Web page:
Phyllis Beveridge Nissila
When I first read, “It’s not funny anymore. Far-right extremists’ use of humor,” by Maik Faelitz and Reem Ahmed, “External Experts” from RAN (Radicalisation Awareness Network), a European Commission affiliate, I kept waiting for the punch line, at least for some artful turn of phrase, play on words, clever tidbit of wit, anything to help me deny what turned out to be, sadly, the obvious: the Cancel Culture has wielded its exceedingly verbose, ideology-saturated rhetorical pitchforks and knives against grins and giggles now, too.
And the authors favor a decidedly one-sided war, as in, they blame, shame, and aim only at those they deem “right wing extremists” as having a sense of (politically-biased, dangerous even) humor, ignoring entirely any blame, shame, and aim directed at left-wing extremists.
Humorous aside: apparently, the irony of themselves hurling leftist radicals’ ideological darling Saul Alinsky’s famous quote regarding a form of weaponized humor called “ridicule” (see #5 of Alisky’s 12 Rules for Radicals, “Ridicule is man’s most potent weapon.”) at the right has completely escaped the authors–which is what happens, though, when all the high energy and fun of the early days of the revolution, i.e., all the unrestricted trashing, looting, and burning, has, first, distracted True Believers, then run its course.
And besides, by that time, all the stores have been emptied of expensive athletic footware and big screen T.V.s–items essential, apparently, to the Revolution-to-make-things-just-for-all (except, apparently again, for small, many minority-run, businesses downtown now destroyed. But, then and again, irony escapes…)
So with irony on the skids and minds in ideological shackles, it would be hard for some of the young Alinskyites to not only see such humor but also to comprehend it…
But poking a little fun myself at the decidedly anti-fun publication and radical leftists’ narrow point of view is not my main reason for this post.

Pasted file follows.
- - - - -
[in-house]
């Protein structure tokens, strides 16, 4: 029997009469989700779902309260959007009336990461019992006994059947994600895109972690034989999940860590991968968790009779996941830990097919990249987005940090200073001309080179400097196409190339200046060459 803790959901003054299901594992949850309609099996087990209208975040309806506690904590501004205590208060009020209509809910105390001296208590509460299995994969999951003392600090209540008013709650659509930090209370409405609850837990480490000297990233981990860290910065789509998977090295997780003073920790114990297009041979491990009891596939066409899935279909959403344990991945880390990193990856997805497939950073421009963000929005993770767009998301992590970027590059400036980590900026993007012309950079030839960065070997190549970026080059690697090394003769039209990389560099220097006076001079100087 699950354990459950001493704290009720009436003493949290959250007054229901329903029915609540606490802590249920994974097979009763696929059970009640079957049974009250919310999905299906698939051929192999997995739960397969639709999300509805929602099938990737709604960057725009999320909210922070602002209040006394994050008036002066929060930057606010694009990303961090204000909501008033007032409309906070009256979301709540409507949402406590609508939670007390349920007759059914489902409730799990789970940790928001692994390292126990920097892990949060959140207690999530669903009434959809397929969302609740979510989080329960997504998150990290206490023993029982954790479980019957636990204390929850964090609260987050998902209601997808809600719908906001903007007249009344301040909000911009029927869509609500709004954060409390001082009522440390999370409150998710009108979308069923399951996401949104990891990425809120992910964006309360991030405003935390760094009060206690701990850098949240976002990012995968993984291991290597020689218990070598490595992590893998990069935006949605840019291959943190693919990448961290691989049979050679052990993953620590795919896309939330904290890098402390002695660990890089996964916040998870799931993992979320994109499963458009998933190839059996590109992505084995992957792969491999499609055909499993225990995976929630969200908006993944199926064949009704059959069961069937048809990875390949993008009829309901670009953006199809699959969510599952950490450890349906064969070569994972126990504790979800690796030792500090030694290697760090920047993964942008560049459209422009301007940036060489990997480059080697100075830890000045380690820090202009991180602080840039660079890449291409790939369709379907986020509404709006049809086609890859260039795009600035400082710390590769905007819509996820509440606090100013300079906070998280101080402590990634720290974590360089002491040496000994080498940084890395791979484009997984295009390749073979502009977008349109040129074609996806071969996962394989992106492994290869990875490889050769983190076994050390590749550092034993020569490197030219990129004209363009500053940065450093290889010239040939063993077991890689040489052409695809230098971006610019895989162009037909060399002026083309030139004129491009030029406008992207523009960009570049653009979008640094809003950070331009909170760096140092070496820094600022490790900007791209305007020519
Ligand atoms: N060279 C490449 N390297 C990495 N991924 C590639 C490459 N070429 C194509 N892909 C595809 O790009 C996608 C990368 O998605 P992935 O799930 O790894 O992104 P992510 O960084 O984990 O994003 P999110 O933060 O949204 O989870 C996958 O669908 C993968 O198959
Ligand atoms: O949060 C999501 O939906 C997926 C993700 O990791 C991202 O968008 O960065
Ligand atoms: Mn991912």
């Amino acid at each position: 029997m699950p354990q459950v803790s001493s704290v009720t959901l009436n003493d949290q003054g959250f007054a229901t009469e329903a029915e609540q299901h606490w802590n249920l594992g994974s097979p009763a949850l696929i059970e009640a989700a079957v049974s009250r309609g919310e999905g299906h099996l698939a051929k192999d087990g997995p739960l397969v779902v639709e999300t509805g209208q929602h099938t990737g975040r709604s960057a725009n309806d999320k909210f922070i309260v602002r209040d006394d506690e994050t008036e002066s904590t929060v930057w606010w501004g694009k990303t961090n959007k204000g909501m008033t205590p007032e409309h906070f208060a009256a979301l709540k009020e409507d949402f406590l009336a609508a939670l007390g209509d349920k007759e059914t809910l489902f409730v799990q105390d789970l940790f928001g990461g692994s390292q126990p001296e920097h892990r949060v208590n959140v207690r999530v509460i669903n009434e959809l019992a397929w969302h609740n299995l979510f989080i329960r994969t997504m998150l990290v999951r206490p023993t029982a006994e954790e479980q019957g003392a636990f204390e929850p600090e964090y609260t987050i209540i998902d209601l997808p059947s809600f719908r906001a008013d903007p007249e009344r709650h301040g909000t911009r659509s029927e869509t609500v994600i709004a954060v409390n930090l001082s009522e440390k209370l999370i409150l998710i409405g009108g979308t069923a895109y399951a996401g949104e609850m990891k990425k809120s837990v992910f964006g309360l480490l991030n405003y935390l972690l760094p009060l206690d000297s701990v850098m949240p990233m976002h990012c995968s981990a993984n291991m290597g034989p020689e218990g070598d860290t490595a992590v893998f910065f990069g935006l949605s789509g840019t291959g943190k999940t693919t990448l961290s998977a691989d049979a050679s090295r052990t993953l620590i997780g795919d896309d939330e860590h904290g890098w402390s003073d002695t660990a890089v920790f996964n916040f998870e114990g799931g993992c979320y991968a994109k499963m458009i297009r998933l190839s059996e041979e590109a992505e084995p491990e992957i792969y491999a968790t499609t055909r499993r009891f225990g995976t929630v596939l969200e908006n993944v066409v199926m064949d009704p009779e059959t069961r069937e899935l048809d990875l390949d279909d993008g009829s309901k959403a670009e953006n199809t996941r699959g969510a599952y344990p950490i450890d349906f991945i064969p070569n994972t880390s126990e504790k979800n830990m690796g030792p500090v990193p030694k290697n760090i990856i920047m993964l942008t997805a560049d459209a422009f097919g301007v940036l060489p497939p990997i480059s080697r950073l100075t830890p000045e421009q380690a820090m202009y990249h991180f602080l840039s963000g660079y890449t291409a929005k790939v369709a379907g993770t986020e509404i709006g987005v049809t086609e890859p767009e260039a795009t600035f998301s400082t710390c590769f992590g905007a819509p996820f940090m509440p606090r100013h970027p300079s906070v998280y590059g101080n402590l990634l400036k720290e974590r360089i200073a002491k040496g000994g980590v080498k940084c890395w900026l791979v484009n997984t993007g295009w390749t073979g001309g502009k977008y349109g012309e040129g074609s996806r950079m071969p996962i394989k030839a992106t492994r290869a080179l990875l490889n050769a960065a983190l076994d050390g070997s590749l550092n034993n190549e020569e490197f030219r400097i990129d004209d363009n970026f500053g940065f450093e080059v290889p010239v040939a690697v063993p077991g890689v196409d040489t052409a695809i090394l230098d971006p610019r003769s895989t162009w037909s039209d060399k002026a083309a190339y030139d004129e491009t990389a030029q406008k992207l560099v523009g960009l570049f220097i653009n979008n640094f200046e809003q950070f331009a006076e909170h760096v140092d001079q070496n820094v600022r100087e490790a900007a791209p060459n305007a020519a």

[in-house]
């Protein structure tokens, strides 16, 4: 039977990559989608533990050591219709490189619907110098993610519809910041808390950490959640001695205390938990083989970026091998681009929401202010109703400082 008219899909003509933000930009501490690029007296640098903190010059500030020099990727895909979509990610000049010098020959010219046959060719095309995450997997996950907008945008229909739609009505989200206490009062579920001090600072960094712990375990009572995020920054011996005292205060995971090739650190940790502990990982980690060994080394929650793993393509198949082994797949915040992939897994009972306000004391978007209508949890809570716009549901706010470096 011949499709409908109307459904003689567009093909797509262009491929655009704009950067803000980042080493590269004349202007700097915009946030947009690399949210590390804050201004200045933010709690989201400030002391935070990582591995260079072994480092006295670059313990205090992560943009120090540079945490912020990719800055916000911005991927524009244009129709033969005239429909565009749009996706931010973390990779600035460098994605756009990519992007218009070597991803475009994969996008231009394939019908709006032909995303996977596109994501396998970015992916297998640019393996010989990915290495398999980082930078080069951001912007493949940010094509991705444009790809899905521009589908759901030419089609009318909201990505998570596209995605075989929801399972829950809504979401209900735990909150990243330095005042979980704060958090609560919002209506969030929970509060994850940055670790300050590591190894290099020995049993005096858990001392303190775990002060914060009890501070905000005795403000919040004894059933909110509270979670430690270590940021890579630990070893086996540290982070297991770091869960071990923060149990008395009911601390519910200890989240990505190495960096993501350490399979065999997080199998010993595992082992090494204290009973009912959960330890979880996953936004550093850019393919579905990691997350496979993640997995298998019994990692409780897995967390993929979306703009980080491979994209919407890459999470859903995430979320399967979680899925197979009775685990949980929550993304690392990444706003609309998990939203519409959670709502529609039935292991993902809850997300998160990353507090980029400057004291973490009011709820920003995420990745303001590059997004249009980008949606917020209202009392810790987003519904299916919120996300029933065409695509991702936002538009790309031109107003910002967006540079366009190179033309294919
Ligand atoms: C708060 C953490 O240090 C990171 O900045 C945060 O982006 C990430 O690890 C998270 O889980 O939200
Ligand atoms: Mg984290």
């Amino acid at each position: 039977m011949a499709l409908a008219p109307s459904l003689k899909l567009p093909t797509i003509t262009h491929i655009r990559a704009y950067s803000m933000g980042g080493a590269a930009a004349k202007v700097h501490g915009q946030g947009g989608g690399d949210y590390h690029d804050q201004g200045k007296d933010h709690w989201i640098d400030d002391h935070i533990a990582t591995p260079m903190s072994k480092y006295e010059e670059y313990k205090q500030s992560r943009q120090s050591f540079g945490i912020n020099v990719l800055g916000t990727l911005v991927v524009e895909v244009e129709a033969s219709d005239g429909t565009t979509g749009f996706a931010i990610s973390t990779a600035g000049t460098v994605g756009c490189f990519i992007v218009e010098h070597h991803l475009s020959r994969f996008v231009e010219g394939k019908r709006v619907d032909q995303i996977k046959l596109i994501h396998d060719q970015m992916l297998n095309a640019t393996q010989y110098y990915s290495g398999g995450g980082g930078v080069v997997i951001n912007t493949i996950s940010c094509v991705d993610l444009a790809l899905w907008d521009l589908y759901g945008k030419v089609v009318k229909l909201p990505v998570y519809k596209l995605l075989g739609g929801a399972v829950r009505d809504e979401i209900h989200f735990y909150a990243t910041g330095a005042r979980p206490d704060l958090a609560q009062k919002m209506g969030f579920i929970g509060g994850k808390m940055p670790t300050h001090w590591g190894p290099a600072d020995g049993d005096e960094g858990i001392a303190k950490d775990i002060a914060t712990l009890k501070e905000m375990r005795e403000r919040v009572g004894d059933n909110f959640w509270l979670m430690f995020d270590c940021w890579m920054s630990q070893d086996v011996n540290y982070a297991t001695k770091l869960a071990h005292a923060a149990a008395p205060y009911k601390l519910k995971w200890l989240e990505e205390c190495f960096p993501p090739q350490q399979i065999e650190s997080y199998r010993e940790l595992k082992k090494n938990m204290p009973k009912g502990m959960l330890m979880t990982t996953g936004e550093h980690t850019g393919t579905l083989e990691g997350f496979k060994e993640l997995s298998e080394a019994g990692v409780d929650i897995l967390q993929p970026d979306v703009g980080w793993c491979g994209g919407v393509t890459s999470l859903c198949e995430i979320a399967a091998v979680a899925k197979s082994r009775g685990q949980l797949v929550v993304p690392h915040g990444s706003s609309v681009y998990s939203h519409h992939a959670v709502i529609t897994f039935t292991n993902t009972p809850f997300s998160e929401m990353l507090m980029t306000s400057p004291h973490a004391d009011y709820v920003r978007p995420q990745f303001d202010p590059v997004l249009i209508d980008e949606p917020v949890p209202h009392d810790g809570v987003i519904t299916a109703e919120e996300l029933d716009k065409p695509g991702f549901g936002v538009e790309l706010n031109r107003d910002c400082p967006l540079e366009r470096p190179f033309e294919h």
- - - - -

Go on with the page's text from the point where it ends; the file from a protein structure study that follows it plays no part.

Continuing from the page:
My main reason it to remind the reader who might, in such a time as this, find himself or herself in the thick of such a hostile, humorless world, that a sense of humor isn’t just a weapon one political side weilds or projects onto the other side. Humor in its best forms is that which, in the face of challenge, even hopelessness, uplifts the soul, encourages the heart, and calms the spirit.
And intelligent humor has a way of exposing the truth in a popular, more palatable manner that those who want to hide truth, hate because it’s so effective.
Put another way:
Humor is something that thrives between man’s aspirations and his limitations. There is more logic in humor than in anything else. Because, you see, humor is truth. (Victor Borge)
IN PRAISE OF GRINS AND GIGGLES
The main reason for this post, then, is to highlight the many positive effects of humor, particularly in challenging times, whether they be political, social, psychological, emotional, physical, or all of the above–kind of like the world we live in today.
To do so, I invite the reader to read a very different summary of humor than the one the Outside Experts, above, propose, a summary that looks up and beyond weaponizing the genre in order to stifle humor to using it for an altogether different kind of weapon that wields truth in the face of real injustice, pain, or even, perhaps, the revolution.
As satirist (satire as another form of humor) George Orwell, author of 1984 put it,
In a time of deceit, telling the truth is a revolutionary act.
Humor, in this case, greases the (intellectual) skids, inspires, and motivates.
Humor in Psychology: Coping and Laughing Your Woes Away
by Heather S. Lonczak, Ph.D., PositivePsychology.com 28-01-2021
The belief that laughter heals the mind has been around for centuries. And why not?
Humor just feels good; it distracts us from our problems and promotes a lighter perspective. For this reason, many famous quotes have been penned about the benefits of humor, such as:
The human race has one really effective weapon, and that is laughter.
Twain had a point, as the research literature supports a relationship between humor and a wide range of positive psychosocial outcomes. This article will provide readers with an abundance of information regarding the theoretical foundations of humor within the field of psychology, as well as empirical studies linking humor to various favorable outcomes.
Meaningful quotes and additional resources are also included, along with a bit of humor sprinkled throughout. continue reading…
From another source, this One, the Gift Giver, Himself, never forget one more essential benefit:
A cheerful heart is good medicine… (Proverbs 17:22)
Take at will.